New York Times prices digital to keep print alive
The author is a Reuters Breakingviews columnist. The opinions expressed are her own.
By Agnes T. Crane
The latest move in the digital revolution looks designed to keep the status quo. The New York Times will finally put up an online pay-wall — $15 to $35 a month for readers who click on more than 20 articles a month. That’s still cheaper than the dead tree edition every day — which costs around $50 — but not enough to create a huge incentive for inky-fingered readers, and the higher ad dollars they still attract, to switch.
Tactile romanticism, of course, still appeals to older readers, who continued to subscribe to the paper even when content was free on the web. Moreover, those bound by inertia have little incentive to ditch print for digital since current subscribers will be able to read articles from any platform. This matters not just for the Times, which is controlled by the dynastic Ochs Sulzberger family, but for all papers sensitive about prematurely killing the cash cow of print advertising.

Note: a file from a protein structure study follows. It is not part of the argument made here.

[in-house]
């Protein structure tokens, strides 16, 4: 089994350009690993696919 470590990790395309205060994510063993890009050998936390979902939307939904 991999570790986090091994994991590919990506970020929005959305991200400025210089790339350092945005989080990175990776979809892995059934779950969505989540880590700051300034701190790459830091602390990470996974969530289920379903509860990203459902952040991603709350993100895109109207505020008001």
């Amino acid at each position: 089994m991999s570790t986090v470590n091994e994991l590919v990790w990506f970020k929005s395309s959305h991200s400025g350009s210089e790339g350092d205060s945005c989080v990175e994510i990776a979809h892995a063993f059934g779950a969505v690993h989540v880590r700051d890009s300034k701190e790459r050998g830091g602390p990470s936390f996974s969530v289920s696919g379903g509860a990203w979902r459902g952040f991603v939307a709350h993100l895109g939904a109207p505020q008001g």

The future, however, is pure digital. In 2010, 41 percent of U.S. readers said they got most of their news from the Web, up from 17 percent the year before, and surpassing newspapers for the first time, according to the Pew Research Center. Yet most papers are hardly in the position to shut down the presses tomorrow. The Times, for example, only gets about 17 percent of its $2.4 billion of revenue from its digital businesses.
It’s all about the hand-off, or rather, the timing. The more readers migrate online, the more valuable advertising there should become. Of course, by charging readers online, papers risk becoming less relevant since news junkies may simply migrate to where the news is still free. The Times subscription plan addresses this by keeping articles linked to by bloggers and social media sites free.
But by charging readers, the group should open up a new revenue stream, albeit one that may not be especially significant to the bottom line any time soon — though estimates range as high as $100 million in new annual sales. At the very least, its plan looks to have kept a balance that offers print subscribers little reason to bail for the time being. That’s not a terrible outcome for a business facing revolutionary change.